Introduction to Library and Information Science/Ethics and Values in the Information Professions

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The Values of librarianship[edit]

Values are essential to the success and future of librarianship: they highlight what is "important and worthy in the long run," and help to define our profession. In a literature review on professional values in LIS, Lee Finks argues that these values fall into four categories:

  1. Professional values are inherent in librarianship and include recognizing the importance of service and stewardship; maintaining philosophical values that reflect wisdom, truth, and neutrality; preserving democratic values; and being passionate about reading and books.
  2. General values are "commonly shared by normal, healthy people, whatever their field." Librarians' work, social, and satisfaction values express a commitment to lifelong learning, the importance of tolerance and cooperation, and the need to feel accepted.
  3. Personal values specifically belong to librarians and include humanistic, idealistic, conservative, and aesthetic values.
  4. Rival values threaten the mission of libraries with bureaucratic, anti-intellectual, and nihilistic ideas. Librarians must have faith in the profession's ability to do good. [1]

This section will mainly discuss professional values, but we will touch on several general, personal, and even rival values throughout the course of this book.

Defining professional values[edit]

In 1999, the ALA formed a task force to "to clarify the core values (credo) of the profession". This task force believed "that without common values, we are not a profession," and proposed the following definition of common goals for our field:

  1. Connection of people to ideas
  2. Assurance of free and open access to recorded knowledge, information and creative works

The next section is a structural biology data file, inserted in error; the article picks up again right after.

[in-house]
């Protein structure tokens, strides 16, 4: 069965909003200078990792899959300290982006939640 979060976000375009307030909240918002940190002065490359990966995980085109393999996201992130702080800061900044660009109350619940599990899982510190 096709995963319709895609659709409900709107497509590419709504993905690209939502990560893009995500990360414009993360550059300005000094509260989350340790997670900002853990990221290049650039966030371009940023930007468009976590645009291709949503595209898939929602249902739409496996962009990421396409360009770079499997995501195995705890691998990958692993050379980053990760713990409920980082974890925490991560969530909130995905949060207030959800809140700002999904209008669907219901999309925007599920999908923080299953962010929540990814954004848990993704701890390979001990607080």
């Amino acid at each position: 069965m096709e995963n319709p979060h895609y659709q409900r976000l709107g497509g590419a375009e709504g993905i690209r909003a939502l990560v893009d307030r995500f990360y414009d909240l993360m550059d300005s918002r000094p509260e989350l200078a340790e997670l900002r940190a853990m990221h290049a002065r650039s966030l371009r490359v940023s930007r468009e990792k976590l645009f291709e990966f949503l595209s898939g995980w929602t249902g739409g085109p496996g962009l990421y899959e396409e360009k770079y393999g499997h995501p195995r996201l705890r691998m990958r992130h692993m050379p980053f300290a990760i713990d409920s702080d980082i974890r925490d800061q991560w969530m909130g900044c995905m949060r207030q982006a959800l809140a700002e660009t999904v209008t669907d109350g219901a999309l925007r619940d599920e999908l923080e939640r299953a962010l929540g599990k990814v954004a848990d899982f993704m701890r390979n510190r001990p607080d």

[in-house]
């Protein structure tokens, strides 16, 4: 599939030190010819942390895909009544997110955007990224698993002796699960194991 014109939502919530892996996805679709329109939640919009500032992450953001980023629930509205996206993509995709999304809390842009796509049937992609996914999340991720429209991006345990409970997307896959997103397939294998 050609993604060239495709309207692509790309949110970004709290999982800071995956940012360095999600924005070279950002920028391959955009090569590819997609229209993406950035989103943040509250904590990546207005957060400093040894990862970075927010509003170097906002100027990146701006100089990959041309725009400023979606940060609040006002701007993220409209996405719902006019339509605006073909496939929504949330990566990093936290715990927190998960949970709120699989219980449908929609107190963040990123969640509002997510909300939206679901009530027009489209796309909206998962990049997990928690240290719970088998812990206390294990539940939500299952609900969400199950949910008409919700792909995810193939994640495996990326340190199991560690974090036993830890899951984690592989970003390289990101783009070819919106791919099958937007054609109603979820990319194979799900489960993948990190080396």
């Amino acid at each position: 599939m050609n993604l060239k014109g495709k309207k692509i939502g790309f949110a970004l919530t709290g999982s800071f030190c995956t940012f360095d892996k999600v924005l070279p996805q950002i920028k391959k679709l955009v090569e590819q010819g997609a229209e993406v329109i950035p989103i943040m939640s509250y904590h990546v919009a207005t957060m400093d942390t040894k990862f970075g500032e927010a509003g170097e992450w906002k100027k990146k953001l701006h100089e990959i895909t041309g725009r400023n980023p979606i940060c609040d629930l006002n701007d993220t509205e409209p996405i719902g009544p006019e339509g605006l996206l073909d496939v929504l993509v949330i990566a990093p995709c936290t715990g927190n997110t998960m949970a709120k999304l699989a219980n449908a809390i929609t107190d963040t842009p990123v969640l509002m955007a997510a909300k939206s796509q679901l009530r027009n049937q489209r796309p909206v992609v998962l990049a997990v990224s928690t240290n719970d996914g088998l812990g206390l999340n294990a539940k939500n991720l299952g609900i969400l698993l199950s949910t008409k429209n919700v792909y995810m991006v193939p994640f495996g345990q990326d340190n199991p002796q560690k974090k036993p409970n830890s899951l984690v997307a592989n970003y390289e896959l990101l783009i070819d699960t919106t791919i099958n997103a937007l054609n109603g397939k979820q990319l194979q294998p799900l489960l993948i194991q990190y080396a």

3. Commitment to literacy and learning
  4. Respect for the individuality and the diversity of all peoples
  5. Freedom for all people to form, to hold, and to express their own beliefs
  6. Preservation of the human record
  7. Excellence in professional service to our communities
  8. Formation of partnerships to advance these values [2]

Despite the work of this task force, the ALA did not adopt a Core Value Statement until June 2004. This statement represented a compromise between the task force and its critics, and took its 11 core values from ALA policies that were already in effect. While the task force's document positioned these values in relation to our profession (for example, our profession must provide "assurance" that access to recorded knowledge is free and open), the official ALA policy simply lists the values. The ALA's wording also leaves its list open to other values as well, and lists these as examples of core values:

  1. Access
  2. Confidentiality/privacy
  3. Democracy
  4. Diversity
  5. Education and lifelong learning
  6. Intellectual freedom
  7. Preservation
  8. The Public good
  9. Professionalism
  10. Service
  11. Social responsibility [3]

Ranganathan's five laws[edit]

Establishing a core set of values is not the only way to define and provide direction for a field. Many of the natural sciences are based not on values, but on scientific laws. This led mathematician and librarian S.R. Ranganathan to propose Five laws of library science in 1931. Ranganathan envisioned these laws as a set of fundamental laws, analogous to the scientific laws that serve as fundamental principles for natural and some social sciences. Ranganathan's original laws were:

  • Books are for use.
  • Every reader [their] book.
  • Every book its reader.
  • Save the time of the reader.
  • A library is a growing organism. [4]

Michael Gorman respectfully adjusted Ranganathan's laws to better fit the future needs and practices of libraries. Gorman's revised laws are:

  • Libraries serve humanity- They should serve the individual, community and society to a higher quality. When making decisions, librarians should consider how the change will better serve humanity.
  • Respect all forms by which knowledge is communicated- If there is a new means of communication of knowledge, and it is a better carrier, utilize it.
  • Use technology intelligently to enhance service- Technology needs to be integrated so that it is used intelligently in a cost-effective and beneficial way.
  • Protect free access to knowledge- The library is central to freedom. It needs to preserve all records so none are lost, and should be transmitted to all.
  • Honor the past and create the future- Libraries need to combine the past and future in a rational manner. Not clinging to the past but looking forward for the better. [5]

Professional Ethics[edit]